- People were labelled as being obstructive if they asked for clarity about certain things
- People who suggested that there could be other ways of raising funds, were similarly dismissed
- Nobody had the right to question the Partnership Plan
The chairman of the fund-raising committee was quite explicit that in his view without Enabling Development there could be no flood defence and if the community did not agree to that he said, “The plan for flood defence would be dead”. Such emotive language blocks rather than helps understanding and contributed to the bullying tactics used by the chairman. I think this is no way to engage with the community. As one very experienced and thoughtful contributor ventured to suggest a certain amount of ‘scaremongering’ was going on.
As a consequence, I am confused. I was intimidated by the tone of the meeting. I was moved by the strength of feeling expressed by many members of the community that the Alde and Ore Partnership wants to use Enabling Development inappropriately. Enabling Development appears to be the Partnership’s ‘first resort’ where as it should be used only as the ‘last resort’. Enabling Development is being urged on the community, far too early in the fund-raising effort.
I am concerned that there have been only two public meetings so far at which it was possible to discuss flood defence and question some fundamental issues concerning the work needed, how it can be achieved, costing and evidence for the decisions already made by the Alde and Ore Partnership. None of those questions have been answered satisfactorily to date. Added to which the meetings were at inconvenient times for many working people; the attendees were unrepresentative of the greater community. It cannot honestly be said, therefore, that the community has been made fully aware of the Alde and Ore Partnership Plan, especially the reliance on Enabling Development within the plan and the consequences of its being granted.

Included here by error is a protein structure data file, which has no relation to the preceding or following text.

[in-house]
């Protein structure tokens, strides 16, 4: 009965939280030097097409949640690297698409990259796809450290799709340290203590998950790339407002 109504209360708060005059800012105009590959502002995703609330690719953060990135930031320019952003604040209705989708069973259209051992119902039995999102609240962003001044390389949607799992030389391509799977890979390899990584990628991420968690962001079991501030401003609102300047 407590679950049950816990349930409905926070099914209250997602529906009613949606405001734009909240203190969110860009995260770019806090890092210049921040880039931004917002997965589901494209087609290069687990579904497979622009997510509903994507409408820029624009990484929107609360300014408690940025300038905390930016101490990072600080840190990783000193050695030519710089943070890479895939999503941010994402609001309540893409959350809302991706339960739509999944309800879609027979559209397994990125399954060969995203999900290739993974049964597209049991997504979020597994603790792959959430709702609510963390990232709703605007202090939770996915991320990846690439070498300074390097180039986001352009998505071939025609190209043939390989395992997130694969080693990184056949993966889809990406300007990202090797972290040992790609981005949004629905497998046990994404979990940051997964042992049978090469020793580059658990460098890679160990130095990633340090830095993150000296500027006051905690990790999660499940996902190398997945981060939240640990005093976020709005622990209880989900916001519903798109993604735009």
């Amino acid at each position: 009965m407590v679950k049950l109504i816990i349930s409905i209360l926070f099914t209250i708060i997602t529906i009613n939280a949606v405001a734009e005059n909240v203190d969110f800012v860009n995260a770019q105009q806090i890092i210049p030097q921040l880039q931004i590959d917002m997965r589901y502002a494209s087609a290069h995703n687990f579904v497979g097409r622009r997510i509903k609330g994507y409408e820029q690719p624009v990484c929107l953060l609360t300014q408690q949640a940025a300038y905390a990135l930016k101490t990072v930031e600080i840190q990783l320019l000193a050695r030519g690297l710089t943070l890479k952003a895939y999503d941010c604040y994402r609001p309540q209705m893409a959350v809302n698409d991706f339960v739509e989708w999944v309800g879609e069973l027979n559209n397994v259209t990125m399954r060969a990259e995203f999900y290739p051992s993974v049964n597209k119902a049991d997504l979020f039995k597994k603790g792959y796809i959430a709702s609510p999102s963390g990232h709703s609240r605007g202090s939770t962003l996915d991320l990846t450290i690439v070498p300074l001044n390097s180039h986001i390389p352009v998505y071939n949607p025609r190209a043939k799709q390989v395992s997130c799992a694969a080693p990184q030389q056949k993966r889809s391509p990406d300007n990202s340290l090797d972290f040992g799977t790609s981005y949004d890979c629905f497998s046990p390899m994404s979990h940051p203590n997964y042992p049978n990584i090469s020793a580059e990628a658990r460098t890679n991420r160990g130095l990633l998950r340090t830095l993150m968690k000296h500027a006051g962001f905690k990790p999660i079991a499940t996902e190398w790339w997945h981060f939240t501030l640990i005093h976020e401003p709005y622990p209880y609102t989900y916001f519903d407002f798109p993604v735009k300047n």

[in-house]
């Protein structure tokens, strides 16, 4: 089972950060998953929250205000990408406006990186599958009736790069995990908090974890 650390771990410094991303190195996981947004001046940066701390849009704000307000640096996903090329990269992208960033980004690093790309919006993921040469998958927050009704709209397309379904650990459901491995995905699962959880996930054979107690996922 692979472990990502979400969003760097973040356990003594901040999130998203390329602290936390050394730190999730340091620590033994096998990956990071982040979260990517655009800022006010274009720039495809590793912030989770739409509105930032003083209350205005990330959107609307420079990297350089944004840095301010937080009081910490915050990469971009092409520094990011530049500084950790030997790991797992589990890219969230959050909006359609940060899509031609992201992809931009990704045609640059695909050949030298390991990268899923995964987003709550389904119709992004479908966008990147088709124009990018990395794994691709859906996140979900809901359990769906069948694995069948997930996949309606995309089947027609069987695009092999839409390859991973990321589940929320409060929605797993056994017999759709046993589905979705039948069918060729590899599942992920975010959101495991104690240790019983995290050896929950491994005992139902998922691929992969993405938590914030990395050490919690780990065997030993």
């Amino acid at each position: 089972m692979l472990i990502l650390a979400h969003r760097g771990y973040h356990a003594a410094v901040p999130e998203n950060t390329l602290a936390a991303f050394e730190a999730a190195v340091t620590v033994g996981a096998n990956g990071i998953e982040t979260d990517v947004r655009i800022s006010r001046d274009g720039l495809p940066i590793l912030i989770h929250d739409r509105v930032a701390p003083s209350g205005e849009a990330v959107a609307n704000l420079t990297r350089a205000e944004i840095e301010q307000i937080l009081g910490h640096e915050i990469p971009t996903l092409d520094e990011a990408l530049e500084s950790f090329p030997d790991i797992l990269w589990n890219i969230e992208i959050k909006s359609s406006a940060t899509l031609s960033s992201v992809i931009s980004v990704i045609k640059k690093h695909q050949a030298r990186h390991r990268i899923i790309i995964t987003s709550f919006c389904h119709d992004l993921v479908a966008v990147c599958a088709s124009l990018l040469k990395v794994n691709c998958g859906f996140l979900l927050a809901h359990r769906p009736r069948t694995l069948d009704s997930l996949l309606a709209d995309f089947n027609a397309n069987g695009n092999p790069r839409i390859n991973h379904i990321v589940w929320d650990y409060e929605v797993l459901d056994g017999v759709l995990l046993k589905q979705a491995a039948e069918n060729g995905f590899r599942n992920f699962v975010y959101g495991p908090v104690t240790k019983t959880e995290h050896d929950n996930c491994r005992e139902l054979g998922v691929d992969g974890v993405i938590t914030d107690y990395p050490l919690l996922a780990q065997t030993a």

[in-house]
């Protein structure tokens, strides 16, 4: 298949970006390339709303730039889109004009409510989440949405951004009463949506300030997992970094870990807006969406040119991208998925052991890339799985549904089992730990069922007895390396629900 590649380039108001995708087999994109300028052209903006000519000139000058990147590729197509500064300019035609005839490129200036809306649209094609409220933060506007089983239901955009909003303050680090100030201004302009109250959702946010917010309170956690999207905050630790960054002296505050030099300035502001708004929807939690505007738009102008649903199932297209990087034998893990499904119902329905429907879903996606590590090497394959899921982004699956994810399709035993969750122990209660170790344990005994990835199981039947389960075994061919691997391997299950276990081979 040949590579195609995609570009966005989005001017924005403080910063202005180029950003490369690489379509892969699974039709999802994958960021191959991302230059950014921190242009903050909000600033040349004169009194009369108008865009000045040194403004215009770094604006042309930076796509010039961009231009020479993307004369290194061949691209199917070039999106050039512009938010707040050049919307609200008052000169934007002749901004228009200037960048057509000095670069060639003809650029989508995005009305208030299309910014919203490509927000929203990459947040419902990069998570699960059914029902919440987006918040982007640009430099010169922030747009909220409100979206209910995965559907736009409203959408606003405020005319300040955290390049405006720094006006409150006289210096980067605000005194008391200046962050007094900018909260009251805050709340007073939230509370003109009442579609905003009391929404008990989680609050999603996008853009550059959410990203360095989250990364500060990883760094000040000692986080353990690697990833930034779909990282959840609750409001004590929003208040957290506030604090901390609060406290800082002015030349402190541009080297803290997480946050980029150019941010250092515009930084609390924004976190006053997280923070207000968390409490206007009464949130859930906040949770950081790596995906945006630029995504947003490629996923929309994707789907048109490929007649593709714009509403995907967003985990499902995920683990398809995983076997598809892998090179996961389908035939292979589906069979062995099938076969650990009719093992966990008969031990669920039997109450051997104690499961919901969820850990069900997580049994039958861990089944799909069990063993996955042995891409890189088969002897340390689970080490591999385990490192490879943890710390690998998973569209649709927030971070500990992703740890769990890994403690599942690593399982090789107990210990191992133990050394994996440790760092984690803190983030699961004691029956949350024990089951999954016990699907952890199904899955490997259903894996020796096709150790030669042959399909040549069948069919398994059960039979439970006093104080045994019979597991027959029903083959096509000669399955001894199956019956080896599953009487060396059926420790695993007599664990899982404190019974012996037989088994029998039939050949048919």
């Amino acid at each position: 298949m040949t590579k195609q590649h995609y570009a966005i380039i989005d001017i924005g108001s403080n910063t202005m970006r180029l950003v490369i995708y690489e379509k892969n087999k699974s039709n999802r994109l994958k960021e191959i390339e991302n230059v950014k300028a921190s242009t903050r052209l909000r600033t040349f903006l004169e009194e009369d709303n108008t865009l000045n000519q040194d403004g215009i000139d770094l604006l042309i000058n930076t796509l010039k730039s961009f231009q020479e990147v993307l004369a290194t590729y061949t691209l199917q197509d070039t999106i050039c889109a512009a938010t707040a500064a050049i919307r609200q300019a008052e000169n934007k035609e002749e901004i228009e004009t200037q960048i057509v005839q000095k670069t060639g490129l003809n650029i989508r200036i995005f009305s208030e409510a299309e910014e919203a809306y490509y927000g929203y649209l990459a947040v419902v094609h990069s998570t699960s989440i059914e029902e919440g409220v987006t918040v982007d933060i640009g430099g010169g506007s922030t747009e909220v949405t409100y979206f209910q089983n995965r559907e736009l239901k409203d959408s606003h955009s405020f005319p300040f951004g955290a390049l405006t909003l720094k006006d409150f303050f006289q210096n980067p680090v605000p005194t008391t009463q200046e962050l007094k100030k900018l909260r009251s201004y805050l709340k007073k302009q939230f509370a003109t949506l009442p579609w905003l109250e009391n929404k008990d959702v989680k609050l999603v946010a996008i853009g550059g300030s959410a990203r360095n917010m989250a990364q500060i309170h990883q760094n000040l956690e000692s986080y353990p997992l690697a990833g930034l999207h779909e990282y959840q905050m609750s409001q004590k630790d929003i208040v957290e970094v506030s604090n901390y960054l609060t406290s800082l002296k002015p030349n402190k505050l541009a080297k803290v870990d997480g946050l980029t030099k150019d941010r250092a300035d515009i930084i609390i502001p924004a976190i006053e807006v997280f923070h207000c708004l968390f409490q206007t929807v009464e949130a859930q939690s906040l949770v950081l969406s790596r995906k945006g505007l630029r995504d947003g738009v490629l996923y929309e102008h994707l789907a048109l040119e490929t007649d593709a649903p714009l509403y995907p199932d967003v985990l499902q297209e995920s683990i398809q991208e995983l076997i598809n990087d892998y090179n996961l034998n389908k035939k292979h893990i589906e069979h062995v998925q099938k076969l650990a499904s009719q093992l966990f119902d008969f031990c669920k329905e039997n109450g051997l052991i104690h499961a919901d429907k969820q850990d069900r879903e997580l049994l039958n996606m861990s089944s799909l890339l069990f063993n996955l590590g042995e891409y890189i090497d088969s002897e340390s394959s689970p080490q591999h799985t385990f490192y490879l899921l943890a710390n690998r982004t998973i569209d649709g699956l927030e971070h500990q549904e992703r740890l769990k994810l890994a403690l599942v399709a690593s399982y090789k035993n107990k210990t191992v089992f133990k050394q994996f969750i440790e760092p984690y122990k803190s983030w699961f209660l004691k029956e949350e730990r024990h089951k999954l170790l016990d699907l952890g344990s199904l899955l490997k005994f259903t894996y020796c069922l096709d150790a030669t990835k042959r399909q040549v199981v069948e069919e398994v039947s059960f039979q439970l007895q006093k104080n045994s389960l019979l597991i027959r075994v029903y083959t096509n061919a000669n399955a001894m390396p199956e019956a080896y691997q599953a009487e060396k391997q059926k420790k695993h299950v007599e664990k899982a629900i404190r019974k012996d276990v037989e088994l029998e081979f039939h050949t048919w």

I hope that other meetings will be arranged soon with the aim of having full and open discussions and a fair exchange of views. I also hope the meetings will be managed properly and held at appropriate times for all members of the community.